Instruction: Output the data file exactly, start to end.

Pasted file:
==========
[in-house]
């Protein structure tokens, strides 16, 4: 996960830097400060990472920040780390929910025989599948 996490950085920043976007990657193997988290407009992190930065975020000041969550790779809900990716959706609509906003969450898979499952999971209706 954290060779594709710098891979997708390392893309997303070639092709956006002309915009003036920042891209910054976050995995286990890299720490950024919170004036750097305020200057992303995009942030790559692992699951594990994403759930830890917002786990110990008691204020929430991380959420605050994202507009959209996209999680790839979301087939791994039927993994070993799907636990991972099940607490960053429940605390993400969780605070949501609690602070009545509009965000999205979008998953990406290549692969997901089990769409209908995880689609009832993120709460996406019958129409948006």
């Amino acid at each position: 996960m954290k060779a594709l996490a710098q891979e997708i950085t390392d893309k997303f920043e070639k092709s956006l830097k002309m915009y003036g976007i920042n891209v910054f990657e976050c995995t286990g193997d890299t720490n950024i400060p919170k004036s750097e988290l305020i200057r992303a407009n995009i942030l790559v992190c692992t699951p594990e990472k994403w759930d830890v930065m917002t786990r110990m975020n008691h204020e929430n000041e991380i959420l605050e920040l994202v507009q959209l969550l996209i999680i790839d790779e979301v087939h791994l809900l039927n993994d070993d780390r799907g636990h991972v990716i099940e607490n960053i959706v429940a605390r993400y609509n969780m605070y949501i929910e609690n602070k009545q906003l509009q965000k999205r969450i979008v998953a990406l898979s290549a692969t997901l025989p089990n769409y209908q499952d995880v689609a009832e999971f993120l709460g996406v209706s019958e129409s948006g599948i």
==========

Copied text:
[in-house]
């Protein structure tokens, strides 16, 4: 996960830097400060990472920040780390929910025989599948 996490950085920043976007990657193997988290407009992190930065975020000041969550790779809900990716959706609509906003969450898979499952999971209706 954290060779594709710098891979997708390392893309997303070639092709956006002309915009003036920042891209910054976050995995286990890299720490950024919170004036750097305020200057992303995009942030790559692992699951594990994403759930830890917002786990110990008691204020929430991380959420605050994202507009959209996209999680790839979301087939791994039927993994070993799907636990991972099940607490960053429940605390993400969780605070949501609690602070009545509009965000999205979008998953990406290549692969997901089990769409209908995880689609009832993120709460996406019958129409948006």
């Amino acid at each position: 996960m954290k060779a594709l996490a710098q891979e997708i950085t390392d893309k997303f920043e070639k092709s956006l830097k002309m915009y003036g976007i920042n891209v910054f990657e976050c995995t286990g193997d890299t720490n950024i400060p919170k004036s750097e988290l305020i200057r992303a407009n995009i942030l790559v992190c692992t699951p594990e990472k994403w759930d830890v930065m917002t786990r110990m975020n008691h204020e929430n000041e991380i959420l605050e920040l994202v507009q959209l969550l996209i999680i790839d790779e979301v087939h791994l809900l039927n993994d070993d780390r799907g636990h991972v990716i099940e607490n960053i959706v429940a605390r993400y609509n969780m605070y949501i929910e609690n602070k009545q906003l509009q965000k999205r969450i979008v998953a990406l898979s290549a692969t997901l025989p089990n769409y209908q499952d995880v689609a009832e999971f993120l709460g996406v209706s019958e129409s948006g599948i």